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May 5, 2022

Styling `select` elements for real

Styling <select> elements consistently across browsers has long been a difficult task. While it is now possible to style the button part of a <select>, styling its contents – the box that contains the list of options, and the options themselves – remains very limited.

These limitations often push web developers to use libraries that provide custom select-like controls. Unfortunately using a library comes with important implications: including it in your project increases complexity, your customers will need to download the library code on each visit, and the custom select might not support keyboard navigation or the same accessibility semantics that built-in <select>s do.

Screenshot of a select element containing a list of French cities. The select element is styled in a way that currently cannot be achieved with the built-in select HTML element and CSS. The options have borders around them, icons next to them, and they are organized in a grid with 4 columns.

In this article, we’ll review the current state of styling <select> elements and what limitations still exist, and we’ll introduce a new and experimental element which should, over time, overcome these limitations once and for all.

But before we dive in, let’s review the three main parts of a <select> element:

  • Button: this part is visible to users before they interact with the <select> and contains the currently selected value and a disclosure icon.
  • Listbox: this part appears when the button is selected and serves as a container for the options.
  • Options: these parts are displayed in the listbox and represent the choices users can make.
A chart explaining what the different parts of a select element are. It shows the button part at the top, which contains the selected value text, and an icon to open the list of options. Below this, the listbox part is shown, containing a list of options, each with a value.

I’ve left out the optgroup part from this list and diagram for simplicity reasons. Let’s not worry about it in this article. Also, the part names I’m using here are not meant to match the actual accessibility semantics of the <select>. They’re just easy to understand.

With this out of the way, let’s review how the various parts can be styled today.

Styling the button part

Doing this is pretty easy nowadays. We can apply CSS properties to the <select> element and change its background color, borders, font, size, margin, padding, and more.

With this, we can pretty quickly go from the default style of the <select> element (on the left in the image below) to something more visually pleasing and which might integrate better with the rest of our website (on the right in the image below):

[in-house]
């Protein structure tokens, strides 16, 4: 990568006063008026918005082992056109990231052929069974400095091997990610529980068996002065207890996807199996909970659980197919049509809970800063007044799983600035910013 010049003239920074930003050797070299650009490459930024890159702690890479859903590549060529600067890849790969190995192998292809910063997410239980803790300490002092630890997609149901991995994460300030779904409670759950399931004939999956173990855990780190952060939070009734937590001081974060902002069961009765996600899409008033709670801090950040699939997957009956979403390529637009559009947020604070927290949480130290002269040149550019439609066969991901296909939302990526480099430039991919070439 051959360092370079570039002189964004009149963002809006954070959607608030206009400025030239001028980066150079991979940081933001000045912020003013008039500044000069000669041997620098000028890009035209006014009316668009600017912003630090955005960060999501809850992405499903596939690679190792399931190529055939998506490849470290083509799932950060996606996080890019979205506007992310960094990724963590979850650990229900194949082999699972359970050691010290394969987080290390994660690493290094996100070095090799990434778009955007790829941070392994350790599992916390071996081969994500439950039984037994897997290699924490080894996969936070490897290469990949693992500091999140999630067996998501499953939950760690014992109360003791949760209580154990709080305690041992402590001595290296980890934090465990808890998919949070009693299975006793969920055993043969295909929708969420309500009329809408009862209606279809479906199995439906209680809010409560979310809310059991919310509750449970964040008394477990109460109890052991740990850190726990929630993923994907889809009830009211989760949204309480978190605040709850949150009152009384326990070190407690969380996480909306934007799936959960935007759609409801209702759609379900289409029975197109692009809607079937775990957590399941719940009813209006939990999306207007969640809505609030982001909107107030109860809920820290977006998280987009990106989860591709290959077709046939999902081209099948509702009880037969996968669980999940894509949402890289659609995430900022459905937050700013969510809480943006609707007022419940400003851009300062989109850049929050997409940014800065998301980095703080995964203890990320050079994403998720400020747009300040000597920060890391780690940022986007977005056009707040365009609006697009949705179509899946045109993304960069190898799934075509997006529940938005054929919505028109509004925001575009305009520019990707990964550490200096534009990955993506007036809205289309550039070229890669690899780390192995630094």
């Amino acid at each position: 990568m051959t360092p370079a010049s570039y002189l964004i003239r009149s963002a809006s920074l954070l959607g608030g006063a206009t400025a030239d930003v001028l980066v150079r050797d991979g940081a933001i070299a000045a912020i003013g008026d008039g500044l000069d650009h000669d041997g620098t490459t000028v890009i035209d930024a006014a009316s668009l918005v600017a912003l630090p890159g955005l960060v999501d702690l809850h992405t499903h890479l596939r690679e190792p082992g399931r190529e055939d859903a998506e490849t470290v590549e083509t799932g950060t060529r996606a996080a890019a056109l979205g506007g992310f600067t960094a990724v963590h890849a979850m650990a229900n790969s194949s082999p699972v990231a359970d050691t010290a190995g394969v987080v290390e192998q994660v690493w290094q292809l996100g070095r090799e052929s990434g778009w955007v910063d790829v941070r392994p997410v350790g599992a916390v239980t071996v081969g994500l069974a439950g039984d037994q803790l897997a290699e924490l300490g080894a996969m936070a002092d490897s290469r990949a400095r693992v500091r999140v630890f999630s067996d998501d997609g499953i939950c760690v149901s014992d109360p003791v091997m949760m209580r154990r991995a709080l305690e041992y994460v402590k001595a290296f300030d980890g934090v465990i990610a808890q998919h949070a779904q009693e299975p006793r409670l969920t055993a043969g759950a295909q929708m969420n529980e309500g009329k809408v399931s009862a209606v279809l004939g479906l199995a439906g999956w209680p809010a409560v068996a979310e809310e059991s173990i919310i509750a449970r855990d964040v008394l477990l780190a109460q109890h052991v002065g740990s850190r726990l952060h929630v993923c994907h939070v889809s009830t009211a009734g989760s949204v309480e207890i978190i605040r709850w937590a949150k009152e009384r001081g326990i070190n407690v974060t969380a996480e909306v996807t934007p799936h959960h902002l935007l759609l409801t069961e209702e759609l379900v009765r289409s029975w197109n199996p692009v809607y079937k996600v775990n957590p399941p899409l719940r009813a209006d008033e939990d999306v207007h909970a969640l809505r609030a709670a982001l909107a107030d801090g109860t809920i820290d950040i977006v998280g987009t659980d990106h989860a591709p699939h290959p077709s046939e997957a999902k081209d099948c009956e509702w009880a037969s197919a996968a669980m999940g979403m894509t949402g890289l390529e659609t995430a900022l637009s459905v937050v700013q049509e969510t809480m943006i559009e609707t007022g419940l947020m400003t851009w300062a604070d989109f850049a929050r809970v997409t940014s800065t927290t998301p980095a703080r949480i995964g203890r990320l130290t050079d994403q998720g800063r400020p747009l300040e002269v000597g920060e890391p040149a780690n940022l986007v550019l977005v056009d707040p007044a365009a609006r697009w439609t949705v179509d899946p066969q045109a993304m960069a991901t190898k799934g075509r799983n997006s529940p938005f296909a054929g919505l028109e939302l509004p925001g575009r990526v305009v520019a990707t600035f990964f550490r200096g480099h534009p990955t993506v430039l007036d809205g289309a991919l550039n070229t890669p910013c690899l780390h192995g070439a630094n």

Two select elements, we only see the button part, not the drop-down with the options. The first one on the left has the default browser styling. The second one on the right has been custom-styled with CSS. It has a bigger font, more padding, a different background, and borders.

Even better, styling the button part works very well across browsers. Back in 2018, the Filament Group design studio published Styling a Select Like It’s 2019, a blog post and CSS code snippet that showed how to style a <select> across all the main browsers that existed at this time. Now, with Internet Explorer’s retirement around the corner, it’s even easier to get <select>s to look the same across browsers.

Styling the listbox part

Sadly, there’s no way for web developers today to style the listbox. There simply is no way to target this part of the <select> with CSS.

As a result, we can’t change the default shadow, border, corners, background color, or padding of this box to match the rest of our website.

It’s important to realize that this part does play an important role in how a <select> looks in a web page. Let’s take a look at an example in Microsoft Edge (on the left) and Firefox (on the right), both on Windows 11:

Two select elements, with default browser styles, and 3 options. The first select on the left is rendered by Edge, with a large and blurry drop-shadow and large rounded corners. The second select, on the right, is rendered by Firefox, and has a sharper and smaller drop shadow, and smaller rounded corners.

As this example shows, the listbox part comes with a few things you might want to customize to your needs:

  • the way the shadow drops on the rest of the page might not work well with the rest of your styles,